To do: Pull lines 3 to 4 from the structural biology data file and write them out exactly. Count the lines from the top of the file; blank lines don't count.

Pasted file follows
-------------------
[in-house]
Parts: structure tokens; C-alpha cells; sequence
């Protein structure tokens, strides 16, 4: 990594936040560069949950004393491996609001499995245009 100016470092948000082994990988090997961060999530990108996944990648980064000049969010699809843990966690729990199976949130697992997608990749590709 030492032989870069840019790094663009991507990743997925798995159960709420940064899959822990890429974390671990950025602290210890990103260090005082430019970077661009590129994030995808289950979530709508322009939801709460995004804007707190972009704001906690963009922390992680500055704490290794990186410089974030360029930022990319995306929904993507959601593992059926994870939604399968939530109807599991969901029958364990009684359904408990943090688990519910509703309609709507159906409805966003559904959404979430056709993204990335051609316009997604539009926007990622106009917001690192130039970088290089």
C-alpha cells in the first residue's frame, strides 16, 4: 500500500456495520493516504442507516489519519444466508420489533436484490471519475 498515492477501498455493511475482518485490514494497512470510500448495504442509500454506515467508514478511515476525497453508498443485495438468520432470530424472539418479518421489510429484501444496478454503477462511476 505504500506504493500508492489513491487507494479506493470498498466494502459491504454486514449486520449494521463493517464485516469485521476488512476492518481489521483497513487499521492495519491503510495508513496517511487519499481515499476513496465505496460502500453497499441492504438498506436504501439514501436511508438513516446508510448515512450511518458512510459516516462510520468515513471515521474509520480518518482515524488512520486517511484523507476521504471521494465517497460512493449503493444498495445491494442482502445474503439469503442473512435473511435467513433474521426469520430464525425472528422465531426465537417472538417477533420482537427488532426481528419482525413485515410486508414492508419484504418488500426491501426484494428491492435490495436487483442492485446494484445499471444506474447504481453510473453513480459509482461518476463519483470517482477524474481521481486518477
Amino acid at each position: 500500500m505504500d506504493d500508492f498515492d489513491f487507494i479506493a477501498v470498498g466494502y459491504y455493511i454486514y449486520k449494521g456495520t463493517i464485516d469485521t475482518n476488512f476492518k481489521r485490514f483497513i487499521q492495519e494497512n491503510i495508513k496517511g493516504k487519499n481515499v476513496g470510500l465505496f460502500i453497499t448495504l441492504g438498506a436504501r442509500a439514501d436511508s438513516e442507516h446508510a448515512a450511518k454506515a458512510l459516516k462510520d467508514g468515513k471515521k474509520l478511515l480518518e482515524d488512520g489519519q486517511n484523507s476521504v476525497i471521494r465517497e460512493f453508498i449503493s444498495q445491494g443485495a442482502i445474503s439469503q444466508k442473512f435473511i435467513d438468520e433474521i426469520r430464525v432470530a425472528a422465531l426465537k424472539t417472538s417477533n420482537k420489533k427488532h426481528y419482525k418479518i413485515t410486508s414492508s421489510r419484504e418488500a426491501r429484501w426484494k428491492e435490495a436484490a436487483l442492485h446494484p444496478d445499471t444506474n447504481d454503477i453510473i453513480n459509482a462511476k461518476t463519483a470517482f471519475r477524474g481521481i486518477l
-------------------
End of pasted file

């Protein structure tokens, strides 16, 4: 990594936040560069949950004393491996609001499995245009 100016470092948000082994990988090997961060999530990108996944990648980064000049969010699809843990966690729990199976949130697992997608990749590709 030492032989870069840019790094663009991507990743997925798995159960709420940064899959822990890429974390671990950025602290210890990103260090005082430019970077661009590129994030995808289950979530709508322009939801709460995004804007707190972009704001906690963009922390992680500055704490290794990186410089974030360029930022990319995306929904993507959601593992059926994870939604399968939530109807599991969901029958364990009684359904408990943090688990519910509703309609709507159906409805966003559904959404979430056709993204990335051609316009997604539009926007990622106009917001690192130039970088290089």
C-alpha cells in the first residue's frame, strides 16, 4: 500500500456495520493516504442507516489519519444466508420489533436484490471519475 498515492477501498455493511475482518485490514494497512470510500448495504442509500454506515467508514478511515476525497453508498443485495438468520432470530424472539418479518421489510429484501444496478454503477462511476 505504500506504493500508492489513491487507494479506493470498498466494502459491504454486514449486520449494521463493517464485516469485521476488512476492518481489521483497513487499521492495519491503510495508513496517511487519499481515499476513496465505496460502500453497499441492504438498506436504501439514501436511508438513516446508510448515512450511518458512510459516516462510520468515513471515521474509520480518518482515524488512520486517511484523507476521504471521494465517497460512493449503493444498495445491494442482502445474503439469503442473512435473511435467513433474521426469520430464525425472528422465531426465537417472538417477533420482537427488532426481528419482525413485515410486508414492508419484504418488500426491501426484494428491492435490495436487483442492485446494484445499471444506474447504481453510473453513480459509482461518476463519483470517482477524474481521481486518477